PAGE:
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Tuesday, September 25, 2007

The Signal Hypothesis

Monday's Molecule #44 is signal recognition particle or SRP. The figure is a model of SRP (red) bound to a ribosome at the exit site of the tunnel in the large subunit (white asterisk) (Schaffitzel et al. 2006). In the right-hand version of the model you can see that SRP is made up of an RNA molecule and associated proteins.

Signal recognition particle is an important component of the secretory pathway. The mechanism of secretion in response to a signal on the growing polypeptide is known as the Signal Hypothesis. Here's how we describe it in our textbook Principles of Biochemistry 4/e.
Secreted proteins are synthesized on the surface of the endoplasmic reticulum, and the newly synthesized protein is passed through the membrane into the lumen. In cells that make large amounts of secreted protein, the endoplasmic reticulum membranes are covered with ribosomes.

The clue to the process by which many proteins cross the membrane of the endoplasmic reticulum appears in the first 20 or so residues of the nascent polypeptide chain. In most membrane-bound and secreted proteins, these residues are present only in the nascent polypeptide, not in the mature protein. The N-terminal sequence of residues that is proteolytically removed from the protein precursor is called the signal peptide since it is the portion of the precursor that signals the protein to cross a membrane. Signal peptides vary in length and composition, but they are typically from 16 to 30 residues long and include 4 to 15 hydrophobic residues.

In eukaryotes, many proteins destined for secretion appear to be translocated across the endoplasmic reticulum by the pathway shown in the Figure. In the first step, an 80S initiation complex—including a ribosome, a Met-tRNAiMet molecule, and an mRNA molecule—forms in the cytosol. Next, the ribosome begins translating the mRNA and synthesizing the signal peptide at the N-terminus of the precursor. Once the signal peptide has been synthesized and extruded from the ribosome, it binds to a protein-RNA complex called a signal recognition particle (SRP).

SRP is a small ribonucleoprotein containing a 300-nucleotide RNA molecule called 7SL RNA and four proteins. SRP recognizes and binds to the signal peptide as it emerges from the ribosome. When SRP binds, further translation is blocked. The SRP-ribosome complex then binds to an SRP receptor protein (also known as docking protein) on the cytosolic face of the endoplasmic reticulum. The ribosome is anchored to the membrane of the endoplasmic reticulum by ribosome-binding proteins called ribophorins, and the signal peptide is inserted into the membrane at a pore that is part of the complex formed by the endoplasmic reticulum proteins at the docking site.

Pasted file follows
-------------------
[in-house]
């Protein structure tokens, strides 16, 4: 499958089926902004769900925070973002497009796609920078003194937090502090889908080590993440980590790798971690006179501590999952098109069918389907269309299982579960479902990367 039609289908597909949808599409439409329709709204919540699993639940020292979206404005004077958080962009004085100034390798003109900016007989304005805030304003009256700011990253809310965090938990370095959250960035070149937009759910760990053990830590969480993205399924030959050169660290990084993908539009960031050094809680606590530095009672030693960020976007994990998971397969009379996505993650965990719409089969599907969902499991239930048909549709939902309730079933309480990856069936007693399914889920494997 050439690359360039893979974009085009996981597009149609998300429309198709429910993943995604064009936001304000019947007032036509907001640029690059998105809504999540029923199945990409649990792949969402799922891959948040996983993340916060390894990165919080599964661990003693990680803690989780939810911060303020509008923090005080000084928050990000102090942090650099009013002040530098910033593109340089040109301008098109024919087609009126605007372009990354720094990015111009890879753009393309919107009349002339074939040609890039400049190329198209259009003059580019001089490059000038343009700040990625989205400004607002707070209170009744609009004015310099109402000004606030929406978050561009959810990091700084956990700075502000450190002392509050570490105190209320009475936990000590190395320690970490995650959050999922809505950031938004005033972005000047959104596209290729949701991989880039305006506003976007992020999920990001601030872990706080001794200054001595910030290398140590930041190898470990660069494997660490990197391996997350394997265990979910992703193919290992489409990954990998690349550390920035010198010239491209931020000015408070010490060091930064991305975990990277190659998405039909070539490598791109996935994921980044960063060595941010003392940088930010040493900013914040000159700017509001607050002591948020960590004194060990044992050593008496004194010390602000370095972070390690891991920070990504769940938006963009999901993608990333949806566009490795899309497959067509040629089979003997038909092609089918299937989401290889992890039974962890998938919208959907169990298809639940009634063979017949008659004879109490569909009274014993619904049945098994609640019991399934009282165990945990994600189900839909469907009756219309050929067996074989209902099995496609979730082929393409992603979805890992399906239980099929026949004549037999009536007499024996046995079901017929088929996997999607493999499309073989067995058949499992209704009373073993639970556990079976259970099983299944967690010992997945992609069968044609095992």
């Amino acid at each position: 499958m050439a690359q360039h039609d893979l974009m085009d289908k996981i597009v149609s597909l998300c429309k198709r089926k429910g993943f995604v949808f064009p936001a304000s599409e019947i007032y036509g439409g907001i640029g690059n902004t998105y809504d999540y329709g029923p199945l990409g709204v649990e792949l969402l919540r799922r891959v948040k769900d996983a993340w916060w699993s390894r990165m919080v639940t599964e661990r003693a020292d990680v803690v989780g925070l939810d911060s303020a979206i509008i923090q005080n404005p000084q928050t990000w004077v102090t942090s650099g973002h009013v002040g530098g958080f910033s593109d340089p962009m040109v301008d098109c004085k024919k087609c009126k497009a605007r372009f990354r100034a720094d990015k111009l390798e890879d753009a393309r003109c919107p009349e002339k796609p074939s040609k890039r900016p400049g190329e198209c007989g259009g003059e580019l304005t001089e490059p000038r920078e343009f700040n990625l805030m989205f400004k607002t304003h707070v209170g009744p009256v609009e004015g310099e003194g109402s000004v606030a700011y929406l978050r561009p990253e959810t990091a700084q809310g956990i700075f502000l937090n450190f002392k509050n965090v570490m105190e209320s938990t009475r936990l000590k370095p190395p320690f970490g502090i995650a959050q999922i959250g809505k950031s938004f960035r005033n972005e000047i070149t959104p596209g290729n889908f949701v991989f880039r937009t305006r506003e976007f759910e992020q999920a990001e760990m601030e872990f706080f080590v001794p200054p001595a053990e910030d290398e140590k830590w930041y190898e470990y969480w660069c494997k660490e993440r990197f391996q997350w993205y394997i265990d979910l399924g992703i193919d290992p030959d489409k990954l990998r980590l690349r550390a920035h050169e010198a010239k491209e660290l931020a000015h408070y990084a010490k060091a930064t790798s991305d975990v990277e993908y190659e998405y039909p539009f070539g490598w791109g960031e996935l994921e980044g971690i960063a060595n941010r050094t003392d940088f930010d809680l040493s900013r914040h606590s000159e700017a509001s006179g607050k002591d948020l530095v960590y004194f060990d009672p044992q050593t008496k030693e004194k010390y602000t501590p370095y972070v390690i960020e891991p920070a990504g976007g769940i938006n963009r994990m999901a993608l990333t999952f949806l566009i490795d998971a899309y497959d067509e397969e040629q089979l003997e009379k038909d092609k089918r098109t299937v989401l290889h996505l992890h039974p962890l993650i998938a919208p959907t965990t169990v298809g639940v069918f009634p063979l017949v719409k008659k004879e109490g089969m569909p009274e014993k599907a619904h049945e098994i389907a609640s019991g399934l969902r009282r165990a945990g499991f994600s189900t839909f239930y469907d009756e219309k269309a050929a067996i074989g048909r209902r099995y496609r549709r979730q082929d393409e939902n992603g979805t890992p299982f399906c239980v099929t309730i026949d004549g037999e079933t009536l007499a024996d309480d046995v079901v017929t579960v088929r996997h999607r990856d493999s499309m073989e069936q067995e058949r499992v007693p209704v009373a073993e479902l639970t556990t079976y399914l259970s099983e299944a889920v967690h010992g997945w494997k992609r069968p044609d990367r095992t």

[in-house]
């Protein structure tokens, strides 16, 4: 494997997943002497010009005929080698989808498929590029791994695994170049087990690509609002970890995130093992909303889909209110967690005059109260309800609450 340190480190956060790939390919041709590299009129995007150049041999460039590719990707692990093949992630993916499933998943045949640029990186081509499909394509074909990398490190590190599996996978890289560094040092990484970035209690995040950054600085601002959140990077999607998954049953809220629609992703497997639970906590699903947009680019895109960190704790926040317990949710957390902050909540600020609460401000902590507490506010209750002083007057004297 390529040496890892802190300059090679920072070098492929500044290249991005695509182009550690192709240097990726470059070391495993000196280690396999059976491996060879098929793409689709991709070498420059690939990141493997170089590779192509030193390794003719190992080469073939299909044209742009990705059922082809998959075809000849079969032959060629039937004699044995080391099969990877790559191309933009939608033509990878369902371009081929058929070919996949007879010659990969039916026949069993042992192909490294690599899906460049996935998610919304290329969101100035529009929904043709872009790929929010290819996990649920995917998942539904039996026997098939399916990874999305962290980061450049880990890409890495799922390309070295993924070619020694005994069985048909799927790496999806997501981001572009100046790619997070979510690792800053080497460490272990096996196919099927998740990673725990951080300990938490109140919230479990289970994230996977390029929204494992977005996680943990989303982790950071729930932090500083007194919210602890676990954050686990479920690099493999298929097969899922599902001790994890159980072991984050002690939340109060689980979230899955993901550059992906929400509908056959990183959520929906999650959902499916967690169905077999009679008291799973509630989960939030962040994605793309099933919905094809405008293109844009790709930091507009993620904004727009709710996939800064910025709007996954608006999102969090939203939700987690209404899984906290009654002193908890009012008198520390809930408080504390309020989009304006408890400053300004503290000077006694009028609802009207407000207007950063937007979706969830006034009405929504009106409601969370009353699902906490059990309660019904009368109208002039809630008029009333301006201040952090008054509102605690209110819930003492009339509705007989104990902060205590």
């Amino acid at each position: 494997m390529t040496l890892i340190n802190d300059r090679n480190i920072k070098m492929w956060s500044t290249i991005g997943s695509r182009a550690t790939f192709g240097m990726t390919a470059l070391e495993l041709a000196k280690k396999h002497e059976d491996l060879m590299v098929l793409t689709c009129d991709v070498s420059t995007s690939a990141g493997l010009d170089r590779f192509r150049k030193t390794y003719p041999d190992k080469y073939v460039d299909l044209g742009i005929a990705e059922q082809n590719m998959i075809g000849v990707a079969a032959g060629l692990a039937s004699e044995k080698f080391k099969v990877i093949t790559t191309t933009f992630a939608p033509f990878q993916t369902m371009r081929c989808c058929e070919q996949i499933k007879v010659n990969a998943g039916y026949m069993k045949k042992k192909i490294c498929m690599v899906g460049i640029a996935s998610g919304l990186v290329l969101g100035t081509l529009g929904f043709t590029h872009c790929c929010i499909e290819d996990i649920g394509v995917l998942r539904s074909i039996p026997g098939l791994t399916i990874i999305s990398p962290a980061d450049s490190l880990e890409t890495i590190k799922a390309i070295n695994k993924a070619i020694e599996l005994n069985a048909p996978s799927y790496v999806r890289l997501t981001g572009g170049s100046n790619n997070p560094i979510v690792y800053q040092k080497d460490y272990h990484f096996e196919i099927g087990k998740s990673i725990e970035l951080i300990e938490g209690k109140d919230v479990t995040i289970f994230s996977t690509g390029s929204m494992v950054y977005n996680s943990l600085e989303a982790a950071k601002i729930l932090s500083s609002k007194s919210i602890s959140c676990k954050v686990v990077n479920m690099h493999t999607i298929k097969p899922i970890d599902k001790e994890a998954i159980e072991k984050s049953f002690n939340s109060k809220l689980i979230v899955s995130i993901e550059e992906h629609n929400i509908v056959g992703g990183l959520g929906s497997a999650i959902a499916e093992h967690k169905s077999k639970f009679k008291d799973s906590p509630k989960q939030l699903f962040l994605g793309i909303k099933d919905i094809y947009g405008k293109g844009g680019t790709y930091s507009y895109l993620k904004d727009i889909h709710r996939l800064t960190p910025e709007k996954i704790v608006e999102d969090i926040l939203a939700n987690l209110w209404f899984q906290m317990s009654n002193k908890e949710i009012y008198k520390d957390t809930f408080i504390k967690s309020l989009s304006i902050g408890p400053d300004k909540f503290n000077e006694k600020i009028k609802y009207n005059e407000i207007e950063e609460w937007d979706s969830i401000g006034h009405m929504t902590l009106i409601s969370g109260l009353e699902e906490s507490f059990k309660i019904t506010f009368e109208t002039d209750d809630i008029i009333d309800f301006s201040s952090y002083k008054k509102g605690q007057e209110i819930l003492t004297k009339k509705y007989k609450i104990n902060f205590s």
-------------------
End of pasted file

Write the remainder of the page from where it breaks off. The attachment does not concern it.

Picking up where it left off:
Once the ribosome-SRP complex is bound to the membrane, the inhibition of translation is relieved and SRP dissociates in a reaction coupled to GTP hydrolysis. Thus, the role of SRP is to recognize nascent polypeptides containing a signal peptide and to target the translation complex to the surface of the endoplasmic reticulum.

Once the translation complex is bound to the membrane, translation resumes and the new polypeptide chain passes through the membrane. The signal peptide is then cleaved from the nascent polypeptide by a signal peptidase, an integral membrane protein associated with the pore complex. The transport of proteins across the membrane is assisted by chaperones in the lumen of the endoplasmic reticulum. In addition to their role in protein folding, chaperones are required for translocation, and their activity requires ATP hydrolysis. When protein synthesis terminates, the ribosome dissociates from the endoplasmic reticulum, and the translation complex disassembles.
©:L.A. Moran and Pearson/Prentice Hall

Horton, H.R., Moran, L.A., Scrimgeour, K.G., Perry, M.D. and Rawn, J.D. (2006) Principles of Biochemistry, 4th edition. Pearson Prentice Hall, Upper Saddle River NJ (USA)

Schaffitzel, C., Oswald, M., Berger, I., Ishikawa, T., Abrahams, J.P., Koerten, H.K., Koning, R.I. and Ban, N. (2006) Structure of the E. coli signal recognition particle bound to a translating ribosome. Nature 444:503-506.


Torbjörn Larsson said...
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Torbjörn Larsson said...

Another fascinating science post. (I might soon have to pick up a modern biochemistry text, damn you!)

I naively thought spatial separation by secretion was less energy demanding than active pumping across a membrane, but perhaps it can't cheat the concentration difference it works against. Still having trouble thinking like a chemist here...